as Sidi mentioned, it really depends on which was the original recommendation, the reasons why you decided to change it and how you communicated the change.
Sometimes the interviewer may challenge you with information which is not relevant, simply to see how you react under pressure – in this case, you may want to stick to your current conclusion.
On the other hand, if there are some relevant data you overlook which clearly point out to a different conclusion, changing it is the correct thing to do. This should be made in the correct way in terms of communication, to show you can properly communicate in front of a client.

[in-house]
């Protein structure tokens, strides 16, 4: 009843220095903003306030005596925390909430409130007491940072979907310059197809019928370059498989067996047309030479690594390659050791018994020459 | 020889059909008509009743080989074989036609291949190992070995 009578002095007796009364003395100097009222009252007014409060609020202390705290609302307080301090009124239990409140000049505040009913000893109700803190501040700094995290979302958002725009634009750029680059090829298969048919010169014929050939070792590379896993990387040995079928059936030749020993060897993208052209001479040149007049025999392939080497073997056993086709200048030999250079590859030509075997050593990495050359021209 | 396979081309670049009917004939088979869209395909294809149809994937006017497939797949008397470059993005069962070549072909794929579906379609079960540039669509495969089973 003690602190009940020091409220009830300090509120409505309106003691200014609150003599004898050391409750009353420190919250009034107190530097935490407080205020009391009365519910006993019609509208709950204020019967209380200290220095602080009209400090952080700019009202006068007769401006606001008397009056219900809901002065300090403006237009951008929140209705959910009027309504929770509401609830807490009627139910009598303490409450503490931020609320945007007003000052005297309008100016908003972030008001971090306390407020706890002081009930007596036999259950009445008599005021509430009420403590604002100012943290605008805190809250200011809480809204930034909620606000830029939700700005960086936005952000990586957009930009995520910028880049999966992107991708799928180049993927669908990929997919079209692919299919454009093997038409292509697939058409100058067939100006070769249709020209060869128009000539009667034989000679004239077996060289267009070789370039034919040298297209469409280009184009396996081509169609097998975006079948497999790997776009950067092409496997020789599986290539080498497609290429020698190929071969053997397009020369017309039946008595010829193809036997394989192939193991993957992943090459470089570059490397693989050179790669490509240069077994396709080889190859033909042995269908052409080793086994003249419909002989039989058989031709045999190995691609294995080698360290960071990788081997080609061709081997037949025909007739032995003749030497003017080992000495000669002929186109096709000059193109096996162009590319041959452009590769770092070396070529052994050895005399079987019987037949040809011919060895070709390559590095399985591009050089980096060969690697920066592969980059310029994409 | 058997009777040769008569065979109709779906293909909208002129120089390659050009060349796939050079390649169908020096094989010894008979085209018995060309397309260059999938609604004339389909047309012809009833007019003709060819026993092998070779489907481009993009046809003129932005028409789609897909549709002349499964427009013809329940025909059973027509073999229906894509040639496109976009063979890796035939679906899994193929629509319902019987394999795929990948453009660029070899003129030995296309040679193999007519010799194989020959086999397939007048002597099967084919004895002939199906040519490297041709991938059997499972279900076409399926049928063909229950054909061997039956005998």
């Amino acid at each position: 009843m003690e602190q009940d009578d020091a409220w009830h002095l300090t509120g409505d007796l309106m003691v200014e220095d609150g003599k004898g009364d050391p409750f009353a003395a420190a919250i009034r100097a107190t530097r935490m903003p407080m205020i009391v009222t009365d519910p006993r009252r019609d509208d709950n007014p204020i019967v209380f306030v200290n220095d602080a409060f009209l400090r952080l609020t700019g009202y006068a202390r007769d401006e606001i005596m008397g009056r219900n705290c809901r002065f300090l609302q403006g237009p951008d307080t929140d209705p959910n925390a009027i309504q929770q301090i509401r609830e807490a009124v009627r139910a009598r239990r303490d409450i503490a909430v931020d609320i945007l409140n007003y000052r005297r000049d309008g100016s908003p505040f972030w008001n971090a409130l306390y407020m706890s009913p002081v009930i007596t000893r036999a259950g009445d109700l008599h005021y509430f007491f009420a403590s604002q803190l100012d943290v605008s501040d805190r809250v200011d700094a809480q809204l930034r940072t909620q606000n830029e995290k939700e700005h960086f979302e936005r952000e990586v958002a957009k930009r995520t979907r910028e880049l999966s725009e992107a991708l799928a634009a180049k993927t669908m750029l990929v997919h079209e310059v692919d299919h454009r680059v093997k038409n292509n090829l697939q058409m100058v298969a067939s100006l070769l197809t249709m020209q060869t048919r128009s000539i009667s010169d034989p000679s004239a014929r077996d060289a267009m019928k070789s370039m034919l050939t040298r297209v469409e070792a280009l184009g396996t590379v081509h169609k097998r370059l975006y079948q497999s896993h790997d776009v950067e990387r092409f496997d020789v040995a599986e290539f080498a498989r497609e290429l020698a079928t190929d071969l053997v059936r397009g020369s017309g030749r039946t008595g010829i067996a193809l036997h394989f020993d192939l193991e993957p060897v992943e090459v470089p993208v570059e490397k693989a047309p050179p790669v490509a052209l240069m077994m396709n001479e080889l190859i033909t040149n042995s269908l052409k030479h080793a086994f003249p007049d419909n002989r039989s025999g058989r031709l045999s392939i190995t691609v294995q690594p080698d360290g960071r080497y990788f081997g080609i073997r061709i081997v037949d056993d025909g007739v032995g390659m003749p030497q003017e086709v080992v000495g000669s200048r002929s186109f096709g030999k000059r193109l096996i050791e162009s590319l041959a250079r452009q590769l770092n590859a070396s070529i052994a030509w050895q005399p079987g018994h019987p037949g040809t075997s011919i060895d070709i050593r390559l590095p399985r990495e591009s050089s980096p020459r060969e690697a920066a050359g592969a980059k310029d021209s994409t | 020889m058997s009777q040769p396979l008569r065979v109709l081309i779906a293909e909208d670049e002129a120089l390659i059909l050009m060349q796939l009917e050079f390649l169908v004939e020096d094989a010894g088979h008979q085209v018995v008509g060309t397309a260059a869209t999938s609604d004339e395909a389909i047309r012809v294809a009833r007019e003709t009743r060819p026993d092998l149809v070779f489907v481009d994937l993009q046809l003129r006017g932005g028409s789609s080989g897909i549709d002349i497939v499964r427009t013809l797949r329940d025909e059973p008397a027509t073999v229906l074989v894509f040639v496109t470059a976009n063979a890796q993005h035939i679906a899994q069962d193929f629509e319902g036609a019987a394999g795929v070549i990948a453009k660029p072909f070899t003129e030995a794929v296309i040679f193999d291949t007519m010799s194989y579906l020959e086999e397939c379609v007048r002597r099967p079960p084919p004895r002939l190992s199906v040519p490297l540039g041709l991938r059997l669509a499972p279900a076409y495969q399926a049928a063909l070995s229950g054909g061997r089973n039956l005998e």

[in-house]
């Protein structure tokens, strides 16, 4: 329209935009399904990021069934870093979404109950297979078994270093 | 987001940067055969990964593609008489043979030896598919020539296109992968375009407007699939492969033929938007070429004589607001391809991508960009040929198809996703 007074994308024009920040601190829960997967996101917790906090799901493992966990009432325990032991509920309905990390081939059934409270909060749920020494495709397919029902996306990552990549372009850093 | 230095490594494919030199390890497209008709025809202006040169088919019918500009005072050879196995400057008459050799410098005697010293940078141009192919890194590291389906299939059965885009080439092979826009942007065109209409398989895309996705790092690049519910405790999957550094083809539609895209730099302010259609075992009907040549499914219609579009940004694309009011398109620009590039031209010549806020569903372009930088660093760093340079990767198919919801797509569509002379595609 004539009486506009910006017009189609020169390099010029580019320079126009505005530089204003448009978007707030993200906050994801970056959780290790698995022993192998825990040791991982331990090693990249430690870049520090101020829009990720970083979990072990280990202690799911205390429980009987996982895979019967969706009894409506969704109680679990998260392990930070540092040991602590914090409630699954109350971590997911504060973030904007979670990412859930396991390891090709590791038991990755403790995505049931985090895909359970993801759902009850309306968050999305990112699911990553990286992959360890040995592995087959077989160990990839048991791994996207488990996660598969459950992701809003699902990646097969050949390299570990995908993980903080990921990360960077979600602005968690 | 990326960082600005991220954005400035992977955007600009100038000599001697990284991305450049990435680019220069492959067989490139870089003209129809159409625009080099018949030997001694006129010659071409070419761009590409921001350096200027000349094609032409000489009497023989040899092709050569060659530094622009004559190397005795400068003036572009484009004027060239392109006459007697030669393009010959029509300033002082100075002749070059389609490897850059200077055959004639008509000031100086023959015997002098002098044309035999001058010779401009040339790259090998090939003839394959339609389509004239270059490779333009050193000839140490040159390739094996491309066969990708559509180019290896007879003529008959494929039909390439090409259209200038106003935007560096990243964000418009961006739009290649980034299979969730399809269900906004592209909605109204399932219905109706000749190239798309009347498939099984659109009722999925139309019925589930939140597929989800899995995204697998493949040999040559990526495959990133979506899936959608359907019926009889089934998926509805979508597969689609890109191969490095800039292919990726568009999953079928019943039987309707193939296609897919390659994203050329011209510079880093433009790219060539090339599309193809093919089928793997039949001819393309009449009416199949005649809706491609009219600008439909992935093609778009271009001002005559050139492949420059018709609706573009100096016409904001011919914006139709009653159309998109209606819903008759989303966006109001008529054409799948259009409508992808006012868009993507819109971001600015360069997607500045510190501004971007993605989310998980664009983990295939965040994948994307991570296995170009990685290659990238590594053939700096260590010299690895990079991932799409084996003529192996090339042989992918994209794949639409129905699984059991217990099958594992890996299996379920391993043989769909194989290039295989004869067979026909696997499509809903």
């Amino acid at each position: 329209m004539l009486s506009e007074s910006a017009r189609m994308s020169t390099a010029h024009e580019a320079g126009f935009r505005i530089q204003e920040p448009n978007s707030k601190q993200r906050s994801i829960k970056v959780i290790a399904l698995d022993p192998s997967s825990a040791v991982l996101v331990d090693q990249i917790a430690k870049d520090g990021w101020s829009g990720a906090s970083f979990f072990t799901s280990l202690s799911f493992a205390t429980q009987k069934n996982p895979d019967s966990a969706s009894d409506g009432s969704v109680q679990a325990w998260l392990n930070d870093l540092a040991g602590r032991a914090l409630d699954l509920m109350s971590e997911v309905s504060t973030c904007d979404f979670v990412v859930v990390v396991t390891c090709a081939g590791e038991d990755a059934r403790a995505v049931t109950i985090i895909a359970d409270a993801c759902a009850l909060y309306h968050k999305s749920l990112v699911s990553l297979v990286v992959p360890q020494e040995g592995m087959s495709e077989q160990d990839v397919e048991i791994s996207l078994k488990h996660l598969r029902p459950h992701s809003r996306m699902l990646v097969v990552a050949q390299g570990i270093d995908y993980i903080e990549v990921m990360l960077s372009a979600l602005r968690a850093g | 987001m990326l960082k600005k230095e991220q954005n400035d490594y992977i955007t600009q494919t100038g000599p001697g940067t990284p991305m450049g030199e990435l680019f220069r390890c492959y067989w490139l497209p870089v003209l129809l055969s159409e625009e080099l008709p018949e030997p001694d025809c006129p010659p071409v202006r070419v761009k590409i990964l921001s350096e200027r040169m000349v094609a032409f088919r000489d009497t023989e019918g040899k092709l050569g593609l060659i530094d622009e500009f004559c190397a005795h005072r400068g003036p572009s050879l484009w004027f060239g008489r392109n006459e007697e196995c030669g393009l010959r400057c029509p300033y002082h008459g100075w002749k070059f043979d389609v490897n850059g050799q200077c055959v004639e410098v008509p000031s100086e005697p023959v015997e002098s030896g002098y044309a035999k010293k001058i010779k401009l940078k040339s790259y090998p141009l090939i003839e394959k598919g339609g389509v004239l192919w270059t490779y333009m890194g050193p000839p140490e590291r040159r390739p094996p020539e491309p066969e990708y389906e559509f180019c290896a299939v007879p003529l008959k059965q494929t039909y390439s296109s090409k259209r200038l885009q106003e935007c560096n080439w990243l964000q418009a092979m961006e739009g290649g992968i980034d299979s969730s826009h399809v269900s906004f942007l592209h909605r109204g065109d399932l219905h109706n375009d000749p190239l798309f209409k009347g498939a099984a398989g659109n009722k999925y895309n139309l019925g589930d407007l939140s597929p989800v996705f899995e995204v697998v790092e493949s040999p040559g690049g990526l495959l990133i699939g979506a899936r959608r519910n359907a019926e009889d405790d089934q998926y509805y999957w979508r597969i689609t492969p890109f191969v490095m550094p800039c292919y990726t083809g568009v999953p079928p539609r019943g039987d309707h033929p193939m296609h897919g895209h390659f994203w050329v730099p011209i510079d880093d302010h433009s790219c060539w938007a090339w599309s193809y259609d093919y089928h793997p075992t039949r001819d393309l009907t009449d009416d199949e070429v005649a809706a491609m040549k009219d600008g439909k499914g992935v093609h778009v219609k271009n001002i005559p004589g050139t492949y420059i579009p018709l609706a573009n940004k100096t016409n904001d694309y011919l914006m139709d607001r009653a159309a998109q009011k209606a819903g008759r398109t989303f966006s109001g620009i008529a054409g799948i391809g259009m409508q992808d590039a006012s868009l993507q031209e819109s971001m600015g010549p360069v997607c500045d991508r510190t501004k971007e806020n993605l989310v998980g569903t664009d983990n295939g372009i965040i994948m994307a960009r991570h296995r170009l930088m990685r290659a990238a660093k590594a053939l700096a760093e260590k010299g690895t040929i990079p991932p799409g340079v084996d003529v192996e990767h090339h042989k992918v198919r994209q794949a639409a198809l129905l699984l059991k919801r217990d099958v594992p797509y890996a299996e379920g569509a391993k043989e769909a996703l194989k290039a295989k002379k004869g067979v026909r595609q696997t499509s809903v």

Let’s say for example your initial conclusion was not to enter the market and found some clear evidence in the Q&A that changed your reasoning on that. Below are two examples of how you could communicate it.
BAD EXAMPLE: “Seems my conclusion is not correct. I would thus recommend to enter the market instead”.
GOOD EXAMPLE: “I believe the information you underlined added some relevant elements we should consider. On the basis of this, and given our objective to increase profits, I would like to update my initial conclusion, and consider entering the market for the following reasons: Number 1..; Number 2…; Number 3… . To confirm such suggestion, we should however also analyze the competition, which has not been included so far in the analysis and which we may review in the next few days.”
Hope this helps,